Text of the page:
You can take steps to prevent this problem by eating a high-fibre diet, drinking plenty of fluids, and avoiding straining when you have bowel movements. If you do have a prolapse, your GP will gently push it back inside with their fingers or a soft cloth. They may also recommend a barrier cream, like baby nappy rash cream, to use around your anus. If your condition doesn’t improve with self-care, your GP will probably refer you to a colorectal surgeon, who will be able to do surgery on your rectum and attach it to the muscles of your pelvic floor and lower abdomen.

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Rectocele

A rectocele is a type of pelvic organ prolapse that occurs when the front wall of your rectum pushes forward onto the back wall of your vagina. It can cause pressure within the vagina, which is exacerbated when you use the toilet. A rectocele can also cause pain in your lower back. Some women with a small rectocele don’t notice any symptoms at all. Health professionals carrying out routine physical examinations may detect a rectocele, however.

Many different things can cause a rectocele, including childbirth and having multiple vaginal births. This is because the muscles, ligaments and tissues in the vagina can stretch and weaken over time. It is also more common in women who have a vaginal delivery than those who have a C-section.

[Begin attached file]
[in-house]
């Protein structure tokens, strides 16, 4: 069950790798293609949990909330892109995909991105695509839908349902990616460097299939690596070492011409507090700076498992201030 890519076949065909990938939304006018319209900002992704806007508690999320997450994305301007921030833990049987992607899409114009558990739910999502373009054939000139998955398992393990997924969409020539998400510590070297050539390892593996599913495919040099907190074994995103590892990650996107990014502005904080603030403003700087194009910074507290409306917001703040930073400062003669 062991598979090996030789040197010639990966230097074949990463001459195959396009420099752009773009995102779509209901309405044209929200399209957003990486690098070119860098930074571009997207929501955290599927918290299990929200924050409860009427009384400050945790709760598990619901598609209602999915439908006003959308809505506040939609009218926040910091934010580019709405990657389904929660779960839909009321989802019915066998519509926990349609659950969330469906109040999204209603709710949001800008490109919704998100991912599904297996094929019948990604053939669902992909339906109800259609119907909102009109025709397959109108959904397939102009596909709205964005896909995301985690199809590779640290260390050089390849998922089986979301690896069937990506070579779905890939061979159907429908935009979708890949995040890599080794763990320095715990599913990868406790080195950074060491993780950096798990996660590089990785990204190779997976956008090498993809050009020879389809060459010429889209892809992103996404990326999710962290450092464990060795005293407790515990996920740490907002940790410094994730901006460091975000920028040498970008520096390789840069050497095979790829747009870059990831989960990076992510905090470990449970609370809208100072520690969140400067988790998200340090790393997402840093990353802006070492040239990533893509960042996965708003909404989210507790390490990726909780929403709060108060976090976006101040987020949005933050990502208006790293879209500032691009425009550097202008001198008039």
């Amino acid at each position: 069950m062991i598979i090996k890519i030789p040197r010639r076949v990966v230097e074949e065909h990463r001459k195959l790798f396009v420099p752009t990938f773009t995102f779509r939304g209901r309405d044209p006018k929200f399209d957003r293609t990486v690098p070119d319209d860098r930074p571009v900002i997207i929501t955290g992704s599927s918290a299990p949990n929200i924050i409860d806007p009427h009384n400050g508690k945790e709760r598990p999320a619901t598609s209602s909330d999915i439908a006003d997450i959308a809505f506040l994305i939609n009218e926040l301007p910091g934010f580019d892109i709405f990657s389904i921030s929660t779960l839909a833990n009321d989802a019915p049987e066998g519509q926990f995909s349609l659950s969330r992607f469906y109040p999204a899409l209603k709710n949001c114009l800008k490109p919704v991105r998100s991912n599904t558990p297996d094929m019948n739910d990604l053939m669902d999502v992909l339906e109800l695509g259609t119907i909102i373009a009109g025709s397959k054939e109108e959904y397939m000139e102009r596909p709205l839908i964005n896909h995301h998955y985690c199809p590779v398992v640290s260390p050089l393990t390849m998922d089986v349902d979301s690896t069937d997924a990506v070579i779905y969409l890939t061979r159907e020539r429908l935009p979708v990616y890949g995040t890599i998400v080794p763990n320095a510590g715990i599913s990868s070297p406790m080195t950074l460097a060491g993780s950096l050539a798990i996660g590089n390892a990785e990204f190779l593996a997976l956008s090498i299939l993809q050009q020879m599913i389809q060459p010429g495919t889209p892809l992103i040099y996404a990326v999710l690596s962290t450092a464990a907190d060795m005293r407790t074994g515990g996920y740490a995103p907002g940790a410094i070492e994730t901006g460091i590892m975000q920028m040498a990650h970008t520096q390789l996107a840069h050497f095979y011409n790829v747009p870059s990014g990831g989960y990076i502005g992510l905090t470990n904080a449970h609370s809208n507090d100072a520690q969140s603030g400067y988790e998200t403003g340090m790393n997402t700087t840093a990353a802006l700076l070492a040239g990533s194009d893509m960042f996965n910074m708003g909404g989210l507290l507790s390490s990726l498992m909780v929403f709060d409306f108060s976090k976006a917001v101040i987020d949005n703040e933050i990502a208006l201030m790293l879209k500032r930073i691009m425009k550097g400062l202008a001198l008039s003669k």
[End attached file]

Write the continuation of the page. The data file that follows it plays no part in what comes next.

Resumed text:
The most common symptom is pain when you attempt to have a bowel movement. The pain can feel like a mass is in your anus, or that there’s something hanging out down below the pelvis. Other symptoms include constipation, pain during sexual intercourse and a feeling of something falling out from the anus or down through the vagina. Your doctor will recommend the best course of treatment for your rectocele based on how severe your symptoms are. This could involve increasing your fiber intake, performing Kegel exercises, using a pessary or having surgery.

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Pelvic Floor Muscles

The pelvic floor muscles are a layer of muscles that run from the tailbone (coccyx) to the pubic bone within the pelvis. They help support the rectum and bladder (for men) and the uterus and vagina for women. These muscles wrap quite firmly around these passages to keep them closed. However, sometimes they don’t work as they should and fecal leakage occurs.

Accidental bowel leakage can happen for a number of reasons. The nerves of the rectum, anus and pelvic floor may be damaged or weakened by trauma, certain medications, long-term straining to poop or by a heavy body weight. The muscle layer can be stretched or torn by surgery, a stroke or other conditions that affect the nerves, such as diabetes or multiple sclerosis.

Childbirth can also increase your risk for accidental bowel leakage, especially if you deliver a large baby vaginally with forceps or vacuum or a C-section. You may develop a condition called paradoxical puborectalis contraction, which causes the muscles to contract and hold in stool when they should relax during a bowel movement. You can also have pain in your coccyx or tailbone that’s worse after a bowel movement, known as coccygodynia. Or, you might have a sudden pain in your rectum that comes and goes without explanation, called proctalgia fugax. The pain might be felt when sitting down, sleeping or moving around.